I believe in myself.

I believe in my destiny.


Have you consulted a fortune-teller recently?

As a matter of fact, I have.

She agrees with me.

Is it a crime to be twenty-four? - No, no. Not at all.

What would you like me to do? Play games?

Be seen but not heard?

Close my eyes and ears?

Be a child forever?

Must we always be ruled by old men?

Doesn't every old man in politics betray the wonderful things he believed in when he was young?

And, by doing that, betray his country?

I think there is room for a young man, many young men, in government.

If I could, I would say this to young men all over the world:

"Come on. You are needed more than ever now.

"You must take your places in life's fighting line.

"Twenty to twenty-five, those are the years.

"Don't be content with things as they are.

"Yes, you will make mistakes.

"But as long as you are generous and true, "you cannot hurt the world. Nor even seriously distress her.

"She was made to be wooed and won by youth.

"She has lived and thrived only by repeated subjugations."


- Something else you have written? No.

No, it's something I'm going to write, I think.


In your autobiography, no doubt?


Yes, I think I will write an autobiography someday.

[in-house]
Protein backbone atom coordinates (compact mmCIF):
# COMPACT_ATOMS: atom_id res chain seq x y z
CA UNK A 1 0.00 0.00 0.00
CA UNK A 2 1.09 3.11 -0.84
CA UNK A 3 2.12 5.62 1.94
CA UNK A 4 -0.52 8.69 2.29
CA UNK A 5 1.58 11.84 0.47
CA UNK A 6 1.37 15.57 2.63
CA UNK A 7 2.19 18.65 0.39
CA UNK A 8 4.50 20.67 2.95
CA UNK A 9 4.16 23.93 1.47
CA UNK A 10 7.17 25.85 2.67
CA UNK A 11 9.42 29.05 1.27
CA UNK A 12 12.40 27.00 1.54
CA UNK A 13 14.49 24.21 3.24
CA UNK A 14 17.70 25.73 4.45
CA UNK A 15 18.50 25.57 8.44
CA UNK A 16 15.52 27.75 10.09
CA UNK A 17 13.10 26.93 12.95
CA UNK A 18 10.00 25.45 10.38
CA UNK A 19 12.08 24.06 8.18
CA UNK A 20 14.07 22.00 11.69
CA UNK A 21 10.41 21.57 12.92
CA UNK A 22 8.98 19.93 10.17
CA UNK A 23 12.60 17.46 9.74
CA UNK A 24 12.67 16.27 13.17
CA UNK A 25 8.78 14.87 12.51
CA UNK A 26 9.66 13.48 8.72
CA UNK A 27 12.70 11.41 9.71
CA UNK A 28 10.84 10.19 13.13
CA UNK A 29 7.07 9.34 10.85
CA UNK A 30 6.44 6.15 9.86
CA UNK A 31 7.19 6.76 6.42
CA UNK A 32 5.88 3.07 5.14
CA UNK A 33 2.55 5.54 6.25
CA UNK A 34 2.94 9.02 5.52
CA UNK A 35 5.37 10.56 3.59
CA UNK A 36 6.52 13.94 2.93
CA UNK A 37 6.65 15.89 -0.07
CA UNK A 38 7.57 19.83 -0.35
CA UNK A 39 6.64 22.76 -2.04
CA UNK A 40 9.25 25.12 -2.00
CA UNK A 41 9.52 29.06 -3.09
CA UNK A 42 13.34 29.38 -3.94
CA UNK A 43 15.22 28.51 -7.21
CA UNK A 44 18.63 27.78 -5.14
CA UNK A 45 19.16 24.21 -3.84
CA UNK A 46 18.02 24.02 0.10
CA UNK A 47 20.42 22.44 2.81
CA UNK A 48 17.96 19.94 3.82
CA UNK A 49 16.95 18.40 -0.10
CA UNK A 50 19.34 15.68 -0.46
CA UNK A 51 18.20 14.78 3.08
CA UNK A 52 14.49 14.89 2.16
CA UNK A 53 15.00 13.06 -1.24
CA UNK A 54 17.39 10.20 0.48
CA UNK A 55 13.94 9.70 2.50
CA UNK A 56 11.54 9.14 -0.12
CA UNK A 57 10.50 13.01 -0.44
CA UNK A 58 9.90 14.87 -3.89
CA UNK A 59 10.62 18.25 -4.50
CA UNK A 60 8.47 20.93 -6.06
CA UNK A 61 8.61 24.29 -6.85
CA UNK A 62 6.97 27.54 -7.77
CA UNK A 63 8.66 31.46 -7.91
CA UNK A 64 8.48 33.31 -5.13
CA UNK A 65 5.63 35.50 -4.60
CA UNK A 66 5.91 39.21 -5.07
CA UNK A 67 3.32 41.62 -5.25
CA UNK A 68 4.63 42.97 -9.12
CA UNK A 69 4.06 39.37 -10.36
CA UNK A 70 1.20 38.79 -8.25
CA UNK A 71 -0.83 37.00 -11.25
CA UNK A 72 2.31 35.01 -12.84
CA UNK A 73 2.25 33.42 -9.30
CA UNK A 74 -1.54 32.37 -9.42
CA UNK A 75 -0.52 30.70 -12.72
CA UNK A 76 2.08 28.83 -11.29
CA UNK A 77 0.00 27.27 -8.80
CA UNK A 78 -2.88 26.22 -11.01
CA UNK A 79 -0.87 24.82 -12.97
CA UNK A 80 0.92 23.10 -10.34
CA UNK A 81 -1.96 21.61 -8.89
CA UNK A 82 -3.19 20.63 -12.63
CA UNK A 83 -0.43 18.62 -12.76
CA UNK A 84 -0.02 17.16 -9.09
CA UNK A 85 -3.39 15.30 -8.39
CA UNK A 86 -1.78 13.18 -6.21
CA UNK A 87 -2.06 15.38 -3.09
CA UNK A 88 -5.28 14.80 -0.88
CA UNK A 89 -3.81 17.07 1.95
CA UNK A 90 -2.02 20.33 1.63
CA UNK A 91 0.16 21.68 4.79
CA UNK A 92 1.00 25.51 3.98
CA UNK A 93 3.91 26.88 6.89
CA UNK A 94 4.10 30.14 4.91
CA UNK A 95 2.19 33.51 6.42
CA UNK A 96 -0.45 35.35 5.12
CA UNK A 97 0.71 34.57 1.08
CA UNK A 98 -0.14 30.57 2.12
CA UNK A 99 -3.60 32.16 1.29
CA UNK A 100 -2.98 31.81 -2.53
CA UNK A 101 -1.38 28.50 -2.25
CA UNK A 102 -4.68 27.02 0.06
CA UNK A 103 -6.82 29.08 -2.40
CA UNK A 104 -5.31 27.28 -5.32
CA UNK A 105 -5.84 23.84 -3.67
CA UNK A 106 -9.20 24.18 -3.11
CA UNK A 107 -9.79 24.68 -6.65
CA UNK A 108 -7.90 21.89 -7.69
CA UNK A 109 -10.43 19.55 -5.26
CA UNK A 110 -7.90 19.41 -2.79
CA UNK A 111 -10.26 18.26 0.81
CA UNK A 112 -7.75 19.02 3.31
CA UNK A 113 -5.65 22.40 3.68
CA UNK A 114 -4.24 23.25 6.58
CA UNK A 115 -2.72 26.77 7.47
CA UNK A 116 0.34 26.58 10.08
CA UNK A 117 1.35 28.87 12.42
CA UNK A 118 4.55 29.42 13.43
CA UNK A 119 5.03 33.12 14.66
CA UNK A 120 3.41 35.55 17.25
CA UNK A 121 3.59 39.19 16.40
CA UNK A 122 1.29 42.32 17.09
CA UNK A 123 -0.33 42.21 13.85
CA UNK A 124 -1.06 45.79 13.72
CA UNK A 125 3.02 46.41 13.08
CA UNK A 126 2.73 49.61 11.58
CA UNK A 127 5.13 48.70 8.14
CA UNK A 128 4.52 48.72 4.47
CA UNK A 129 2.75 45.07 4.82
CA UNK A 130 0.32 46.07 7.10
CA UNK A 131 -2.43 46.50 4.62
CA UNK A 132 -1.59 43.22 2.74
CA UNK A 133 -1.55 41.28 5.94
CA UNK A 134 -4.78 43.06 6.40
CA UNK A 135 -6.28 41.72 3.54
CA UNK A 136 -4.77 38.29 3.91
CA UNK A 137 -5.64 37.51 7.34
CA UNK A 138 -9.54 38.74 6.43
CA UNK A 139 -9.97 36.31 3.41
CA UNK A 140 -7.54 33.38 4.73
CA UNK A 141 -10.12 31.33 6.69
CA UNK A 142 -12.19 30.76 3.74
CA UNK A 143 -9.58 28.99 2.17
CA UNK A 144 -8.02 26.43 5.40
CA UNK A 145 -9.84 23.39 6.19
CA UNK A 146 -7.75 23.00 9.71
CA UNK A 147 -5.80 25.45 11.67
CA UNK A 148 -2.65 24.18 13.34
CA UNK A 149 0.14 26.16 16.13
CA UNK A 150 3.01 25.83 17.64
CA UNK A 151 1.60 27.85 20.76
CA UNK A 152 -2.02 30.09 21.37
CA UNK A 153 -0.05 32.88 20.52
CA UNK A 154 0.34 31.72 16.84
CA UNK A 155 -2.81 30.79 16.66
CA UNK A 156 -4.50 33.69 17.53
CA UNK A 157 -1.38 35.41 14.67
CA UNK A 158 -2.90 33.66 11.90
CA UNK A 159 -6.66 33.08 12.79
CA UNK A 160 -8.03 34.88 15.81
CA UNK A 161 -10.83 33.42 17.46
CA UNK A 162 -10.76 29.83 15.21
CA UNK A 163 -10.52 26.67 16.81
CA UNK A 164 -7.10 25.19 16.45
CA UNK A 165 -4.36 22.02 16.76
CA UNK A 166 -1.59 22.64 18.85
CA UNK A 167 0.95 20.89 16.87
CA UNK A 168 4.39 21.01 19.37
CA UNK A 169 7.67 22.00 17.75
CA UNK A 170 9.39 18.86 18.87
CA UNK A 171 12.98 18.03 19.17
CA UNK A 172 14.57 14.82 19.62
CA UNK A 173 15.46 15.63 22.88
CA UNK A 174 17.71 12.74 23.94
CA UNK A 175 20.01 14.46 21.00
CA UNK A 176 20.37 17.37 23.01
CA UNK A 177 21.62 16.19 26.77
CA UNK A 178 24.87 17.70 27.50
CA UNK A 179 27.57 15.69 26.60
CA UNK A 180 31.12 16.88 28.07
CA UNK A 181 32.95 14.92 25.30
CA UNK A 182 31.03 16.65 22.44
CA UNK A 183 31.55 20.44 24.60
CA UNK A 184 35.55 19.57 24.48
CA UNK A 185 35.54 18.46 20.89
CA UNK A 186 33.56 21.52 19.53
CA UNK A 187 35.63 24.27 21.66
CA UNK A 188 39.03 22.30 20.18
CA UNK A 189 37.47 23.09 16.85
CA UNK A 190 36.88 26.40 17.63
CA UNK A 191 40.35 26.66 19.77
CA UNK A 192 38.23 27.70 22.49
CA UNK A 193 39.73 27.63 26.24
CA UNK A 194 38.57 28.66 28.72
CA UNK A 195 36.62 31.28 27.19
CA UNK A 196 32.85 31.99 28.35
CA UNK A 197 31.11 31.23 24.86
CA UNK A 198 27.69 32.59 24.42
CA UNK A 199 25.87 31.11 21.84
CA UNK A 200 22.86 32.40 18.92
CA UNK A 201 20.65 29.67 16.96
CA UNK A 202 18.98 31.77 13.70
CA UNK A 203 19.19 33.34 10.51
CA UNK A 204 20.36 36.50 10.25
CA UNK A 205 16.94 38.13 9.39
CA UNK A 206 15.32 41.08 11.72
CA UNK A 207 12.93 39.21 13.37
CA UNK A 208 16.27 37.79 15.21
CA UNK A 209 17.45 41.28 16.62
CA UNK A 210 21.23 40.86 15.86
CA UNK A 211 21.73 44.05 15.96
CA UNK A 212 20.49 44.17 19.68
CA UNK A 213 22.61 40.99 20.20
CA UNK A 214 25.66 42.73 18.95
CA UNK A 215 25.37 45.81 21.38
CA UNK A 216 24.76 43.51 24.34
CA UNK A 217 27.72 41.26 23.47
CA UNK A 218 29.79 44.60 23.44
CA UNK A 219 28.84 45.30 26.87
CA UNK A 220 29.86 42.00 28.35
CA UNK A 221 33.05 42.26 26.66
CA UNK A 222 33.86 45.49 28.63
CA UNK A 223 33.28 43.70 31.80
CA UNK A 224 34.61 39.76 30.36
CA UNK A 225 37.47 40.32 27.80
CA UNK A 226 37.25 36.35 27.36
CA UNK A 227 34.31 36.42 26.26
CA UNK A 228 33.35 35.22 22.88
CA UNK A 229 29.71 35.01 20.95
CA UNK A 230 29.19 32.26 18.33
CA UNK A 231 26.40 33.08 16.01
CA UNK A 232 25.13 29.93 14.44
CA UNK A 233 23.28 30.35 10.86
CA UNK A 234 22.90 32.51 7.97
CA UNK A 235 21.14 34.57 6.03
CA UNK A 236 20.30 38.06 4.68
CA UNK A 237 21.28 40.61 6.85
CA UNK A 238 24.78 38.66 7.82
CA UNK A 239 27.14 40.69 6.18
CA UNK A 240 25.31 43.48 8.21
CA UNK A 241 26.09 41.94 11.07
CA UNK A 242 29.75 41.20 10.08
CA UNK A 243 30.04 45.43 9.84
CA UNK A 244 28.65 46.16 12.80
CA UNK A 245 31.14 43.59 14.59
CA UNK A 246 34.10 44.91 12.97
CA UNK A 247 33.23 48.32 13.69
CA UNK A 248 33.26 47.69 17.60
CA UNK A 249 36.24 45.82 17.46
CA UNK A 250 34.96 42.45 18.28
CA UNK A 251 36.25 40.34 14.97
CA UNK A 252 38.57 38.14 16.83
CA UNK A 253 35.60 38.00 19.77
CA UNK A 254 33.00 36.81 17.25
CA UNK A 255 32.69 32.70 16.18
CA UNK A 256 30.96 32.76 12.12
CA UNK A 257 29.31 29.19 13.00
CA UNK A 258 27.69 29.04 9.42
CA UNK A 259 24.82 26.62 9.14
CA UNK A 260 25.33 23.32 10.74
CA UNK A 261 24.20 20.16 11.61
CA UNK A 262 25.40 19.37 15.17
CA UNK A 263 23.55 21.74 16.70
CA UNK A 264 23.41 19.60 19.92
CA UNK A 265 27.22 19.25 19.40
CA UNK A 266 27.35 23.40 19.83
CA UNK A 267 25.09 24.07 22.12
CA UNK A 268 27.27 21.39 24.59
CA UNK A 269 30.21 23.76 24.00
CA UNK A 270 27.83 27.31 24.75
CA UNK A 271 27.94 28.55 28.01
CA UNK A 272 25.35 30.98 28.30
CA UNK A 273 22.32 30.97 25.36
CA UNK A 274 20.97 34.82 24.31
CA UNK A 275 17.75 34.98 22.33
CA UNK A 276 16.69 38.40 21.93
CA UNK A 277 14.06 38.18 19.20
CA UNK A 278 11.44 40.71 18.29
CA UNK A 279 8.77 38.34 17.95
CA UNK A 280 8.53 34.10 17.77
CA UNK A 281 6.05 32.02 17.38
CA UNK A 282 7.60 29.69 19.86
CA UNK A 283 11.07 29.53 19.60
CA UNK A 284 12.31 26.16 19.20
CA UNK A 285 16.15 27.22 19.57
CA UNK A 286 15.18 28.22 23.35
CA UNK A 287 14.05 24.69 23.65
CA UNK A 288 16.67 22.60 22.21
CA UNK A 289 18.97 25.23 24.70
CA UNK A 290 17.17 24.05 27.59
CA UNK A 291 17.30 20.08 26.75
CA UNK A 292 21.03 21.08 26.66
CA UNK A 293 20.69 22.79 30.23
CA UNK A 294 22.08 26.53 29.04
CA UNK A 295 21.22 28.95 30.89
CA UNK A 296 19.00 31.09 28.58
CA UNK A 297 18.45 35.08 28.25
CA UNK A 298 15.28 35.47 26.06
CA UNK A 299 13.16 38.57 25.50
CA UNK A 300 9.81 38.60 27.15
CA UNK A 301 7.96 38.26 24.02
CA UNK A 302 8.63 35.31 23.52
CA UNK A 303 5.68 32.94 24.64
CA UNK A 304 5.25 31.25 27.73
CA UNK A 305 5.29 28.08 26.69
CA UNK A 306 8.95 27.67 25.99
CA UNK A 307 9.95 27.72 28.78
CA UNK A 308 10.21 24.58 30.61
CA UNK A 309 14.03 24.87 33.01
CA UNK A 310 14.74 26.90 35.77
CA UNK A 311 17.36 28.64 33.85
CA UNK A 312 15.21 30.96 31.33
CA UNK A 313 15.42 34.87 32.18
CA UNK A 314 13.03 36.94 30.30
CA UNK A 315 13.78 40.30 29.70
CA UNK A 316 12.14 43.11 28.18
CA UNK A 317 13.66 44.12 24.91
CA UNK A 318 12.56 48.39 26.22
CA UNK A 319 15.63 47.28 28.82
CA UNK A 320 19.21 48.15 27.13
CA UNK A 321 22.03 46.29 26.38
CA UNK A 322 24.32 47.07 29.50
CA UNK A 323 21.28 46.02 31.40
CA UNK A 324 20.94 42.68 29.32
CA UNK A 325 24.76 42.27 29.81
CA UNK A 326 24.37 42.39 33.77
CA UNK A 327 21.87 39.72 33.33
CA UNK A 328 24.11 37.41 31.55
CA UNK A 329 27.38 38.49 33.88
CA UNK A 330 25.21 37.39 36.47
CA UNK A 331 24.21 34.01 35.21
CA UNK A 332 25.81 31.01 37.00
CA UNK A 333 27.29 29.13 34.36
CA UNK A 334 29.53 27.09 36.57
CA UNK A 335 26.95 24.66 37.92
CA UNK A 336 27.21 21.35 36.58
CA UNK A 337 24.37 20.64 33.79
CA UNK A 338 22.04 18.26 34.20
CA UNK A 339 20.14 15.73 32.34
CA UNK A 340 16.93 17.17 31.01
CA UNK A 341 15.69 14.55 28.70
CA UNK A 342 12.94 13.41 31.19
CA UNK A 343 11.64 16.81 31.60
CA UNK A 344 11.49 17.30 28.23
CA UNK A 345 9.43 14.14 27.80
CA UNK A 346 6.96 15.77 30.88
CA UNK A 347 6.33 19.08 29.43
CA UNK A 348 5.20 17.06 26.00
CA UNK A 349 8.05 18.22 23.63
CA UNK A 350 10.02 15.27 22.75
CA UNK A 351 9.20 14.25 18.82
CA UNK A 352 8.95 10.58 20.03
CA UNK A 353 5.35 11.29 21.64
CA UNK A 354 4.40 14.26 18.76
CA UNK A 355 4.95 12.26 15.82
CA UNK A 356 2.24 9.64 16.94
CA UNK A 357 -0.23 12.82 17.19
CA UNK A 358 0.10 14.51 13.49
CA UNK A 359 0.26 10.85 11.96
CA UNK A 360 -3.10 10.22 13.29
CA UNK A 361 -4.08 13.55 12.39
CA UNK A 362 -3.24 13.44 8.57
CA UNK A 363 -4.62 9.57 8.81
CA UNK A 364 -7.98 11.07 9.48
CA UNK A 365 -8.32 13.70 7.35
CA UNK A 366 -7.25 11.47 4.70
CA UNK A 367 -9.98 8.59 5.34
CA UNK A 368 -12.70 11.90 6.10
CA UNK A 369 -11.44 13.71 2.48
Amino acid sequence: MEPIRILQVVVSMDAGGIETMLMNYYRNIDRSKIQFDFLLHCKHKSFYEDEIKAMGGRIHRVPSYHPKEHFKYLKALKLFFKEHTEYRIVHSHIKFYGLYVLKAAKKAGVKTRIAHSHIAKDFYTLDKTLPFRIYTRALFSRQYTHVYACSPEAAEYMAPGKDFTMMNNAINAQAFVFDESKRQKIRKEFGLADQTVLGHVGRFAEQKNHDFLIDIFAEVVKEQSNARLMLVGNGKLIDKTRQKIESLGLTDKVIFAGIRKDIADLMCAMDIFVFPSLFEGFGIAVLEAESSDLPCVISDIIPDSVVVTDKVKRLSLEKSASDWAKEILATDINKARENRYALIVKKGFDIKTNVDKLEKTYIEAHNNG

I think I'll have something to write about.

Yes. Well...

MANCUNIAN VOICE: The Oldham Evening Chronicle:

"Young Mr Winston Churchill's first attempt to enter politics

"has met with defeat. He has left for South Africa, "as a correspondent to write about our war with the Boers."


CHURCHILL: In South Africa, I had the good luck to encounter a Captain Aylmer Haldane, whom I had met in India, and who had befriended me there.

He invited me to go out on a reconnaissance with him in an armoured train.


Going back?

This is as far as our orders take us.

Seems quiet enough.

Let's go and have a spot of breakfast, shall we?


You know, Haldane, I've been thinking.

After the Malakand Field Force, I went on to the Tirah expedition.

Do you remember? Yes.

Well, I never did get my medal for that.

Now, if you were to write to the War Office...

A medal for the Tirah?


Winston, don't you ever relax?

I can't. I'm almost twenty-five.


Look out!

On the left!

Carry on, Sarge! Enemy left!



Steady now, lads. Take aim. Take aim! Good.





HALDANE: Come on, lads. On your feet! On your feet!

WINSTON: Take it easy.

SERGEANT: Get up! Take posts!

WINSTON: Haldane, we're off the rails!